Listed Building

The only legal part of the listing under the Planning (Listing Buildings and Conservation Areas) (Scotland) Act 1997 is the address/name of site. Addresses and building names may have changed since the date of listing – see 'About Listed Buildings' below for more information. The further details below the 'Address/Name of Site' are provided for information purposes only.

Address/Name of Site


Status: Designated


There are no additional online documents for this record.


Date Added
Local Authority
Planning Authority
NT 29256 68634
329256, 668634


Possibly 1719-24. Subterranean cave and tunnels excavated from solid rock. Entered by flight of 12 steps to approx. 10ft below ground. Main passage approximately 40 ft long with rooms and passages on each side. To right at foot of stairs forge-like recess with aperture, room behind has fireplace with oblong panel. 3 rooms with tables and benches carved in curvilinear forms from rock, principal room approx 15ft by 5 ft, central pillar supporting ceiling and 10ft long table at centre with bowl carved at one end. Other rooms to left and right of passage with carved furnishings.

Statement of Special Interest

There has been much speculation on the date and use of this subterranean structure. Rev Thomas Whyte wrote in 1792 that the Cove had been dug out by Thomas Paterson, a local blacksmith, and was completed in 1724 after 5 years of work. Whyte tells us that Paterson lived in the Cove with his family, and that it became a much-visited curiosity. The carved oblong recess over the fireplace may have contained an insciption by Alexander Pennicuik referring to Paterson?s house (see Gillon p52). In 1897, F R Coles, Assistant Keeper of the National Museum of Antiquites visited the Cove with J Balfour Paul and George Good. He cast doubt on whether Paterson had constructed the cave, and recorded this structure and others like it, suggesting that it is of more ancient date and was merely used by Paterson in the 18th century. There is a local tradition that these passages link up with a network of tunnels, one of which leads to The Drum. Gillon gives a useful contemporary description of the structure, the Cove is currently accessed from the shop above in Drum Street, and is in a vulnerable condition (1995).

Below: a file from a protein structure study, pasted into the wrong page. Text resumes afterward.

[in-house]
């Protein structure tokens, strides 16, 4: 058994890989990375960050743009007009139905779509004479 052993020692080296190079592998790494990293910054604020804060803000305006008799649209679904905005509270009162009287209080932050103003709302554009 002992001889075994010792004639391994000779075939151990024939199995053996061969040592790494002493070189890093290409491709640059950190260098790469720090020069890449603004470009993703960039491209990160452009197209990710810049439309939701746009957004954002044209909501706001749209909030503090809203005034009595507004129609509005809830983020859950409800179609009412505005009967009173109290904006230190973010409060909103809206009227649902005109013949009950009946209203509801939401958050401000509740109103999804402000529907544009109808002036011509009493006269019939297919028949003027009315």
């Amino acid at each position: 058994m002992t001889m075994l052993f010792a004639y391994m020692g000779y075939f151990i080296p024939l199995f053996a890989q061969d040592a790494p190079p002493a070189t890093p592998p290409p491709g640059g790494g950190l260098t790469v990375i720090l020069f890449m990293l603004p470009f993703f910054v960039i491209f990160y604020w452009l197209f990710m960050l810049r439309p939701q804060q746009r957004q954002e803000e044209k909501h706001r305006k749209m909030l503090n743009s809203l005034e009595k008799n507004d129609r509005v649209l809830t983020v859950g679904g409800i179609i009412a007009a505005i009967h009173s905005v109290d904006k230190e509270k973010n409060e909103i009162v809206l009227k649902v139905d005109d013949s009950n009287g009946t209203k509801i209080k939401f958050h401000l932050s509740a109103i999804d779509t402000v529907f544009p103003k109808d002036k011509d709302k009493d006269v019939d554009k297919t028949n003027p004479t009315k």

Rev T Whyte TSAS (1792). F R Coles PSAS Vol XLV, (1897), pp 265-301. M Cant VILLAGES OF EDINBURGH (1987), Vol 2, p65. J K Gillon ECCENTRIC EDINBURGH (1990), p50. Gifford, McWilliam & Walker EDINBURGH (1984), p587.

About Listed Buildings

Historic Environment Scotland is responsible for designating sites and places at the national level. These designations are Scheduled monuments, Listed buildings, Inventory of gardens and designed landscapes and Inventory of historic battlefields.

We make recommendations to the Scottish Government about historic marine protected areas, and the Scottish Ministers decide whether to designate.

Listing is the process that identifies, designates and provides statutory protection for buildings of special architectural or historic interest as set out in the Planning (Listed Buildings and Conservation Areas) (Scotland) Act 1997.

We list buildings which are found to be of special architectural or historic interest using the selection guidance published in Designation Policy and Selection Guidance (2019)

Listed building records provide an indication of the special architectural or historic interest of the listed building which has been identified by its statutory address. The description and additional information provided are supplementary and have no legal weight.

These records are not definitive historical accounts or a complete description of the building(s). If part of a building is not described it does not mean it is not listed. The format of the listed building record has changed over time. Earlier records may be brief and some information will not have been recorded.

The legal part of the listing is the address/name of site which is known as the statutory address. Other than the name or address of a listed building, further details are provided for information purposes only. Historic Environment Scotland does not accept any liability for any loss or damage suffered as a consequence of inaccuracies in the information provided. Addresses and building names may have changed since the date of listing. Even if a number or name is missing from a listing address it will still be listed. Listing covers both the exterior and the interior and any object or structure fixed to the building. Listing also applies to buildings or structures not physically attached but which are part of the curtilage (or land) of the listed building as long as they were erected before 1 July 1948.

While Historic Environment Scotland is responsible for designating listed buildings, the planning authority is responsible for determining what is covered by the listing, including what is listed through curtilage. However, for listed buildings designated or for listings amended from 1 October 2015, legal exclusions to the listing may apply.

If part of a building is not listed, it will say that it is excluded in the statutory address and in the statement of special interest in the listed building record. The statement will use the word 'excluding' and quote the relevant section of the 1997 Act. Some earlier listed building records may use the word 'excluding', but if the Act is not quoted, the record has not been revised to reflect subsequent legislation.

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Printed: 03/07/2022 09:47